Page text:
Tuesday, May 25, 2010

Life Long Friends

It seems I am getting used to the weather patterns here in Kauai. In Colorado, when I was growing up, you just knew to be done with your hike around 4pm. That's when the rain would come in. Here in Kauai, specifically Kapa'a, it rains in the morning. There are big grey storm clouds outside the window to my left. The window to my right shows me big puffy white clouds and a blue, blue sky. Azure blue. There is a slight breeze and the birds are busily getting their day on. I have no idea if it's going to rain but I know by 10am it'll be hot. Up north, where I'm headed in about an hour, could be a whole different story. They get more rain as well as a lot of sunshine.

Twice  a year Kauai has a seed exchange. You come bearing seeds and seedlings or nothing at all. You leave with plants and seeds, the only conditions are take what you need, plant what you take. The afternoon was warm and we were all gathered under the big shade tree in front of the All Saints Gym, waiting for the blessing to start. The monks from the Hindu Monastery, just up the street mauka side, were to make the blessing and were running late. This gave us a chance to have Jillian and Gary check out the website to make sure we were on the right track. They really liked it and Jillian made some great creative suggestions.
Jillian, Dan and Gary. Azure is running around front there.

We all decided to get some drinks and as we headed to the jeep, our reusable grocery bag full of aloe vera, begonia, habenero chili pepper, cherry tomato and a curry leaf tree, we stopped to chat with Sun and his wife Lisa. They own One Song Farm and Dan buys produce from them once a week. He said I would really like Lisa, and this is the first time I have met her. Dan was right, I really like her. Calm, kind and confident she listens as I explain how fortunate we have been since we decided to move here. I tell her everything is lining up better than we could have imagined. I'm waiting for the ball to drop, not ready to embrace this luck yet. She tells me it's because we came here committed to make it work and with an attitude of service. The island has a lot of transient people because they come here and take. We are giving back through our work. She is tired after spending yesterday at the Hanalei Farmers Market. Sun, in another car parked next to her where him and Dan are talking, starts making noises that he wants to leave and Jillian is calling wondering where we are at. We break up and head over to the Oasis for drinks.

The Waipouli Resort, which houses The Oaisis, is only about 4 years old. Eileen and Gary remember when it was just a beach and they would camp there. They laugh, amazed at what it has become. I know the Oasis is for tourists and I'm a local now, but, I love it there. It's clean, beautiful and right next to the ocean.
Proud papa Gary with his son Azure.

We decide to get dinner at Chutney a new Indian restaurant here in Kapa'a. I'm loving the fact that this time the whole day is being spent in our neighborhood! We walk past Bill Kuetzmann (of Grateful Dead fame) and Eileen stops to say hello, she does his gardens. Dan walks slowly by, hoping to finally meet him, but no luck today. They don't have a liquor license so Jillian and I walk up to the ABC Store to get some beer while Gary orders tons of appetizers and Dan is on the phone placing an order with a farmer. We fill our bellies with great Indian food and I give our waitress my card (at Jillian's suggestion) and tell them we have a farm up north and would love to sell them produce.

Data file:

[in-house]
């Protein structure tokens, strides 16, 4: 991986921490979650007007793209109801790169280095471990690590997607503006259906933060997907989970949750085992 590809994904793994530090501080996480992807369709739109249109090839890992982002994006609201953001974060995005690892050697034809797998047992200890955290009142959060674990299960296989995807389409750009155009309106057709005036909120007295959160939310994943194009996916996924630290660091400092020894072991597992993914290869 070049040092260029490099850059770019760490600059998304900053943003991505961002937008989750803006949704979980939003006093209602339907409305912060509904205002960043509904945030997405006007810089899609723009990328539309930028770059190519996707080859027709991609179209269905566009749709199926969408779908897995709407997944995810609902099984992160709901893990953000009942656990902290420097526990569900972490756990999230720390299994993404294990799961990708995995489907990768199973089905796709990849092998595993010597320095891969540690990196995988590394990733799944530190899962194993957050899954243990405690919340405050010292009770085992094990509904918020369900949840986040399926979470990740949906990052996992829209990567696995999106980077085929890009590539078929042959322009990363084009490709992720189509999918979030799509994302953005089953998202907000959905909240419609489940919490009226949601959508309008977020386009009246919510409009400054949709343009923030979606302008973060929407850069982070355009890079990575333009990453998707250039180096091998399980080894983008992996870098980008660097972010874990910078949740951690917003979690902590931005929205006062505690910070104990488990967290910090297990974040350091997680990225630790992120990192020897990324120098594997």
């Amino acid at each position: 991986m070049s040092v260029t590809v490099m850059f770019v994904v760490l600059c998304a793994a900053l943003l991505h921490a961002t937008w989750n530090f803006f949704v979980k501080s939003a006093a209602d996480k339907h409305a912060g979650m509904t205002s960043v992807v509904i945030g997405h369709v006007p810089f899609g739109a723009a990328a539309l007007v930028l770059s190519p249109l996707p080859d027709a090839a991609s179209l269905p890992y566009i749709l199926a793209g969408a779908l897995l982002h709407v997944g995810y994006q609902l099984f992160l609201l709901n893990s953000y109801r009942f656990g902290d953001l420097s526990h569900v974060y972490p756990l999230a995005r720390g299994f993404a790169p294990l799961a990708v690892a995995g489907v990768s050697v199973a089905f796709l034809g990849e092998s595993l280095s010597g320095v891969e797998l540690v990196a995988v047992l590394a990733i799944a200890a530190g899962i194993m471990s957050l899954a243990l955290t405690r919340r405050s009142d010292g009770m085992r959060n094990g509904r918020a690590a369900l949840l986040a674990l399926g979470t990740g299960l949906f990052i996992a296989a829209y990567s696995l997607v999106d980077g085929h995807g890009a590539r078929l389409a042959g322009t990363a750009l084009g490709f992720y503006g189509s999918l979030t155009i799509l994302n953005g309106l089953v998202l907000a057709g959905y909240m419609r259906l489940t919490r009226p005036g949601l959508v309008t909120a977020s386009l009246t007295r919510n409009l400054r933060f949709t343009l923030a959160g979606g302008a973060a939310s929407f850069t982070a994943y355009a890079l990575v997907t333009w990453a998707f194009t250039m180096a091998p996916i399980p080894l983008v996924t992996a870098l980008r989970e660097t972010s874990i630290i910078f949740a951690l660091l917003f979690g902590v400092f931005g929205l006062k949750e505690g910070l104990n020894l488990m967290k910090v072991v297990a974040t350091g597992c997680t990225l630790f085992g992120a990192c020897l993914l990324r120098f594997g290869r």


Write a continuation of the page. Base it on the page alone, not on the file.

Dan had to go in Monday morning, his day off, for an hour to set up an order with a new supplier on the mainland. While he did that I got started on my job. I love that I can work from home! The day ended with a phone call from Jillian. On Sunday I had mentioned to her that I was concerned about my catering gig that is swiftly approaching. I told Aqua Engineers that I would make kaula pork for 50 people!! I realized that if I made it in the oven it would be in there for hours heating up the whole place. I'm sure the clients wouldn't appreciate that! So, for the past several days I have been wondering how I could get around that. If it takes 3 hours in an oven at 400 degrees to make a 3 pound pork shoulder what would it be like for 15 pounds?!! Could I do it on a grill? If so, how long would that take? Would I wrap it in foil or it leave it uncovered?

Her happy voice rings through my phone, "Guess who just stopped by"? "Adam Sandler?" I say, he is staying across the street now. "No", she says. "Nicolai, my pork guy." He and his friends hunt wild boar and he gives her some for a veggie trade, he only eats salads!! Normally, he sells it for $5.00 a pound but Jillian is GIVING me 15 pounds for my catering gig! Not only that, it's going to be cooked! Her and Gary have an imu, a Hawaiian fire pit, on the property. Phil from Na Keiki O Ka Aina is coming over next weekend to do a whole pig for a luau he is doing. She says she will prep the pig for me and stick it in the ground with Phil's stuff. He is getting there at 4am and putting the pig in at 9am. It'll be done by 3 so Dan and I will come to help pull it out and shred it. She is going to keep it in her freezer for me since mine is so small. I can't believe it! What great fortune, those folks at Aqua Engineers are getting more than their monies worth on this one. Pork cooked in an imu is one of the greatest treats in the world. So succulent and delicious!

Again, I am amazed how everything is turning out, lining up so perfectly. Dan and I are as happy as when we first met, only better. I am so thankful that I listened to my intuition and signed up for those farm classes. I had no idea why I was doing it, just following an open door. Jillian is turning out to be our saving grace. She helped Dan get his job, hired me, and is so giving and supportive. We are going to be life long friends I am sure!